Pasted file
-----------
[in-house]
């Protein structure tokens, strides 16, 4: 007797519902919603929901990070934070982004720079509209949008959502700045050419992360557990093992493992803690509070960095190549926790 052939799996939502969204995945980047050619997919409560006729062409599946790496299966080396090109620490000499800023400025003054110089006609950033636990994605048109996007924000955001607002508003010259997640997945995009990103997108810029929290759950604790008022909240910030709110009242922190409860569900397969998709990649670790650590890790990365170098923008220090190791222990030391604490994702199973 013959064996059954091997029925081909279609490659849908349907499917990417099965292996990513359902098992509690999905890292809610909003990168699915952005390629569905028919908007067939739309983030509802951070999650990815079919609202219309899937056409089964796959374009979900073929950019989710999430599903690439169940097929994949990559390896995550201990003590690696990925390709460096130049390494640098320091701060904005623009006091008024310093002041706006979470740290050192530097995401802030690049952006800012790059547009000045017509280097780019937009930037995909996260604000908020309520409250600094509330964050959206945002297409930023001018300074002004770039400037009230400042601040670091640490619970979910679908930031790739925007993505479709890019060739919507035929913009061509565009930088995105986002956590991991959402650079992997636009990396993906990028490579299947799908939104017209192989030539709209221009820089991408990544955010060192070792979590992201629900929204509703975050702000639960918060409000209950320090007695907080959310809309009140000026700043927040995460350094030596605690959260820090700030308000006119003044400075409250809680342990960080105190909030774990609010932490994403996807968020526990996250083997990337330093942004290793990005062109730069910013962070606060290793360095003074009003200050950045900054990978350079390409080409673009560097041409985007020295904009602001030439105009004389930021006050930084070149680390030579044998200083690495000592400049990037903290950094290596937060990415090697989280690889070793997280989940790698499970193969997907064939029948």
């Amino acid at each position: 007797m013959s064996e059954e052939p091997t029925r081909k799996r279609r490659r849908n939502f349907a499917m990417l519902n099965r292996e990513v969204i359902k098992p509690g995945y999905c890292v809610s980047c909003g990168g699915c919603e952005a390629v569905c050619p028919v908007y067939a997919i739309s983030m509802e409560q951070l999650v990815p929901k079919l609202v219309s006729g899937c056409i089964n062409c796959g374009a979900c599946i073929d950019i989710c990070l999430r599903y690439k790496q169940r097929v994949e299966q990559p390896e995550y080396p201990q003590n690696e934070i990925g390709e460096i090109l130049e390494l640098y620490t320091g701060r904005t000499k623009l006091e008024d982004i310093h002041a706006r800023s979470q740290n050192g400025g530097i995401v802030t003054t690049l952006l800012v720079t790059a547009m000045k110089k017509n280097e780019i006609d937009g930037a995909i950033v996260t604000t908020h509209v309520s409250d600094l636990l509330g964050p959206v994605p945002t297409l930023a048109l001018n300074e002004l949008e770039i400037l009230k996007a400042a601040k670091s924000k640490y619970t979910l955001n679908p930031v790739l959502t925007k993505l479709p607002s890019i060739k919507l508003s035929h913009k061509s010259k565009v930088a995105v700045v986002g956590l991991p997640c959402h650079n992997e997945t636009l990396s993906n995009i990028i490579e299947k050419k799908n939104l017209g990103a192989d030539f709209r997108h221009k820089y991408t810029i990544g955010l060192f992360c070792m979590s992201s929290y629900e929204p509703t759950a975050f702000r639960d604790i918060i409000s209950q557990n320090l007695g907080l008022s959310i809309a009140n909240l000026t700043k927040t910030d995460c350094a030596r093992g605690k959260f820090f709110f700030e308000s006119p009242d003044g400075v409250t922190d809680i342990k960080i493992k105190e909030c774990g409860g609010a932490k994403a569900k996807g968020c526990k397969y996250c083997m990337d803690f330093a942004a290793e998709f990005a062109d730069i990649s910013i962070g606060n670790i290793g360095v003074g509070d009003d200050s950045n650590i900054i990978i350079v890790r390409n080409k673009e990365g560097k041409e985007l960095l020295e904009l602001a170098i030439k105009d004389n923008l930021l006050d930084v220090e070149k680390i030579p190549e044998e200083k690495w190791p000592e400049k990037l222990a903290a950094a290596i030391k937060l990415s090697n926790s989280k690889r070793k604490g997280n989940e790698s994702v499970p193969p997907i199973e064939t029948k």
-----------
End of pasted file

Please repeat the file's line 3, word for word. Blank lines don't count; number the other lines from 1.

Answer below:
């Amino acid at each position: 007797m013959s064996e059954e052939p091997t029925r081909k799996r279609r490659r849908n939502f349907a499917m990417l519902n099965r292996e990513v969204i359902k098992p509690g995945y999905c890292v809610s980047c909003g990168g699915c919603e952005a390629v569905c050619p028919v908007y067939a997919i739309s983030m509802e409560q951070l999650v990815p929901k079919l609202v219309s006729g899937c056409i089964n062409c796959g374009a979900c599946i073929d950019i989710c990070l999430r599903y690439k790496q169940r097929v994949e299966q990559p390896e995550y080396p201990q003590n690696e934070i990925g390709e460096i090109l130049e390494l640098y620490t320091g701060r904005t000499k623009l006091e008024d982004i310093h002041a706006r800023s979470q740290n050192g400025g530097i995401v802030t003054t690049l952006l800012v720079t790059a547009m000045k110089k017509n280097e780019i006609d937009g930037a995909i950033v996260t604000t908020h509209v309520s409250d600094l636990l509330g964050p959206v994605p945002t297409l930023a048109l001018n300074e002004l949008e770039i400037l009230k996007a400042a601040k670091s924000k640490y619970t979910l955001n679908p930031v790739l959502t925007k993505l479709p607002s890019i060739k919507l508003s035929h913009k061509s010259k565009v930088a995105v700045v986002g956590l991991p997640c959402h650079n992997e997945t636009l990396s993906n995009i990028i490579e299947k050419k799908n939104l017209g990103a192989d030539f709209r997108h221009k820089y991408t810029i990544g955010l060192f992360c070792m979590s992201s929290y629900e929204p509703t759950a975050f702000r639960d604790i918060i409000s209950q557990n320090l007695g907080l008022s959310i809309a009140n909240l000026t700043k927040t910030d995460c350094a030596r093992g605690k959260f820090f709110f700030e308000s006119p009242d003044g400075v409250t922190d809680i342990k960080i493992k105190e909030c774990g409860g609010a932490k994403a569900k996807g968020c526990k397969y996250c083997m990337d803690f330093a942004a290793e998709f990005a062109d730069i990649s910013i962070g606060n670790i290793g360095v003074g509070d009003d200050s950045n650590i900054i990978i350079v890790r390409n080409k673009e990365g560097k041409e985007l960095l020295e904009l602001a170098i030439k105009d004389n923008l930021l006050d930084v220090e070149k680390i030579p190549e044998e200083k690495w190791p000592e400049k990037l222990a903290a950094a290596i030391k937060l990415s090697n926790s989280k690889r070793k604490g997280n989940e790698s994702v499970p193969p997907i199973e064939t029948k």